Many people will comment on how ‘slippery’ Salomon soles can be. I’ve yet to fall on my backside with these on but, equally, I’ve not been climbing over wet rocks and mountain paths in them, either.
If people can run thirty-miles in similar shoes without complaining then, how bad can they really be?
It’s another form of Salomon’s Contagrip design, which is also featured on the Quest 4D 2s (bottom shoe of the photo above).
Are They Waterproof?
Someone recently asked me this on Instagram and, sadly, I had to admit that they are not one-hundred per cent waterproof. This was something I learned on my very first walk in them around Wiltshire and, even after further cleaning and waterproofing, their repellency has not improved.
To clarify, I’d say these boots are only about ninety-per cent waterproof:
A shame, as they are lined with GoreTex internally.
I took this photo in the Peak District near Edale about a month ago and purely for the benefit of this review. You can see from my sock, that the tops of my toes were wet. Not saturated but the wet grass I’d encountered had left an impression. Elsewhere, my feet were untouched.
I’ve had this experience several times now that I am convinced it is water penetrating and not a result of perspiration.
The Ankle Support Debate
So, there’s a growing opinion (mostly springing from long-distance walkers and backpackers) that full-height ankle support (as on the Quest 4D 2 boot) may be unnecessary for average walking and also, detrimental to the strength of your ankles.
This theory goes that, if your ankles are fully supported them, you’re not going to use those muscles. Yes, they’ll be protected from knocks, scrapes and twists but, when we don’t use our muscles, they do weaken.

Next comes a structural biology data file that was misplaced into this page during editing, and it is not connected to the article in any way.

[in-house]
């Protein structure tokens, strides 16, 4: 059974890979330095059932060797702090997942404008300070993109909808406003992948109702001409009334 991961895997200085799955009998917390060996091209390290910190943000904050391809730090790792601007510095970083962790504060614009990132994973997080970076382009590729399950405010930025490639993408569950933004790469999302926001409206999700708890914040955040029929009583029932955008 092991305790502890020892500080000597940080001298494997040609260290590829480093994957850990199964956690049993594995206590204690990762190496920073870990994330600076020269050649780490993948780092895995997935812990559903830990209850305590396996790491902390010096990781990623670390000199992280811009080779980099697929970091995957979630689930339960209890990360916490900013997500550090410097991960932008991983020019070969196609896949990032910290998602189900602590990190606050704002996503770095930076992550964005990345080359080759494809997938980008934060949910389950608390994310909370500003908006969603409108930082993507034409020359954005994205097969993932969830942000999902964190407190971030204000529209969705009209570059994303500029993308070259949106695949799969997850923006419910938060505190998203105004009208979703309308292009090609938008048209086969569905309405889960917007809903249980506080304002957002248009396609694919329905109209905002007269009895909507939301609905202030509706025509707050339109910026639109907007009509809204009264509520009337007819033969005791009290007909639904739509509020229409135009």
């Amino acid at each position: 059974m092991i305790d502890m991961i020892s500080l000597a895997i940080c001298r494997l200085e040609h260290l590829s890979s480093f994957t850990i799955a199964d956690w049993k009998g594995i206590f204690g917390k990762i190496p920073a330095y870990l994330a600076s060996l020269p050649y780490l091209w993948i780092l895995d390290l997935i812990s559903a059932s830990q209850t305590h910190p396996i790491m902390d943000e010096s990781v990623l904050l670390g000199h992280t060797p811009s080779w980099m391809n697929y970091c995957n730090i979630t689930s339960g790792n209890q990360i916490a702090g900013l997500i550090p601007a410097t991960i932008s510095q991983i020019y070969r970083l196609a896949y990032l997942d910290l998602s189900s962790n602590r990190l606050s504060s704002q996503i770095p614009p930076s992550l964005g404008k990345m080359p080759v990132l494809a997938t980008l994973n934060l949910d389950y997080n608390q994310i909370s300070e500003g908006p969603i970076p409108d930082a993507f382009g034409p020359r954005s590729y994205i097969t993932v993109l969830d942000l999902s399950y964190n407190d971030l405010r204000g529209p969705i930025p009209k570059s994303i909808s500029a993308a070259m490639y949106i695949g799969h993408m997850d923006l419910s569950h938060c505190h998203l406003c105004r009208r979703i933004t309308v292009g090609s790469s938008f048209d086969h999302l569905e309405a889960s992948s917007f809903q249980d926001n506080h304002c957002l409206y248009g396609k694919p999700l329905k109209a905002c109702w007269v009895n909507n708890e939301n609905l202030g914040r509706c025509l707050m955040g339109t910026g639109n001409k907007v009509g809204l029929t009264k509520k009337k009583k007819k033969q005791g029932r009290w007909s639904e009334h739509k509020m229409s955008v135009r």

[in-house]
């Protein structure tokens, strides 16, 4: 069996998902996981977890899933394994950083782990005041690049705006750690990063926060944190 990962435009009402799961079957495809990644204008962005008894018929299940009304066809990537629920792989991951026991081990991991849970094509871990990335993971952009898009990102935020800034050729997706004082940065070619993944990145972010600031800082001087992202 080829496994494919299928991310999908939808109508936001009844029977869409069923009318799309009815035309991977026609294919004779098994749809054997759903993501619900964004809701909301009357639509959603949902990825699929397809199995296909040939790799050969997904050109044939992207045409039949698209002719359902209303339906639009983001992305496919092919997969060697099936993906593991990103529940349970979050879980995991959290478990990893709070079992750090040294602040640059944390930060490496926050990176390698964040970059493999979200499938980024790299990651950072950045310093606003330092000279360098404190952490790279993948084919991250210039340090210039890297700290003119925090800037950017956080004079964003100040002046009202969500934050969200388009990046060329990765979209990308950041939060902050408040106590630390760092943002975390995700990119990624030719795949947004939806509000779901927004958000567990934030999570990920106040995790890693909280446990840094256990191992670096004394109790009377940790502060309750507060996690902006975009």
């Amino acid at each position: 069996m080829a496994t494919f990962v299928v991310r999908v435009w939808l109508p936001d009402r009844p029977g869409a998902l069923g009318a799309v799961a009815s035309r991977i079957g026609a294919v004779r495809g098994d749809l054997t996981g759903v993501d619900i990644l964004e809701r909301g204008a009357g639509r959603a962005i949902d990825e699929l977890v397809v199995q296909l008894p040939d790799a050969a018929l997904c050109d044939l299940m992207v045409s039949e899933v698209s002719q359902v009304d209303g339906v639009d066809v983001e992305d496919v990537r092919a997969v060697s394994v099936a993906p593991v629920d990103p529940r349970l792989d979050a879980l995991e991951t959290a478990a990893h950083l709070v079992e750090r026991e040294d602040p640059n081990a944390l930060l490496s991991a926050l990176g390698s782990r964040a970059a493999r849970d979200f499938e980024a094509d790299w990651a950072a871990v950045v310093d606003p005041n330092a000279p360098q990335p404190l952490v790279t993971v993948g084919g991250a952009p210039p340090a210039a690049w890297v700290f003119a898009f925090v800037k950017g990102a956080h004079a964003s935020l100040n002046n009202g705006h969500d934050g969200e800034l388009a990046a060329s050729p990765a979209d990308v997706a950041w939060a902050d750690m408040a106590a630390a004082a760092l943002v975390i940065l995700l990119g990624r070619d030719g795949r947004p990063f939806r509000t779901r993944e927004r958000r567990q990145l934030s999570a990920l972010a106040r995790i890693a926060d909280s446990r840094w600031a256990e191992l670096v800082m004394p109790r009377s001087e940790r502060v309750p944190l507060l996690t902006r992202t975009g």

When was the last time you fell over your ankle while out walking? Have you ever gashed that part of your leg on a rock?
I’m not wishing to tempt “Fate” here but I’ve had no such trouble in the X Ultra 3s. When I first started wearing them, I noticed an initial ache up and down my Achilles tendon, as if to suggest I’d not been using it. I’ve also switched to wearing support-free trainers at work, instead of high boots.
Comfortable, lightweight boots that fit my feet well.
…But, as with all honest reviews, there have to be Negatives as well.
For the following analysis, I’m looking only at the right boot:
Within the first month, I’d noticed this material peeling away on the inside of the heel. I didn’t think much of it then and still don’t now, as an isolated incident.
While taking these photos this evening, I became aware of what looks like stitching beginning to unravel down the inside from the laces and the creases – which, to be fair, I’ve experienced with every pair of boots I’ve owned.
Beneath the dirt, I’ve found yet more material lifting away from the outside of the heel. To me, this is as concerning as in the second photo and I do not think this could be attributed to scuffing the shoe against a rock or tree. From a manufacturing point of view, the quality is not good enough.
There is an argument, here, that I should be taking these shoes to Cotswold Outdoor and seeking a refund or replacement. Their service is usually second to none.
I don’t intend to wear these shoes through the wet winter (that’s not why I bought them) and I don’t want people to read my words and decide instantly that they’re not going to buy them.
I’m trying to remain optimistic that I might have purchased one pair from what was a bad batch off the production line. I do hope that a replacement pair, if attainable and supplied, will justify that.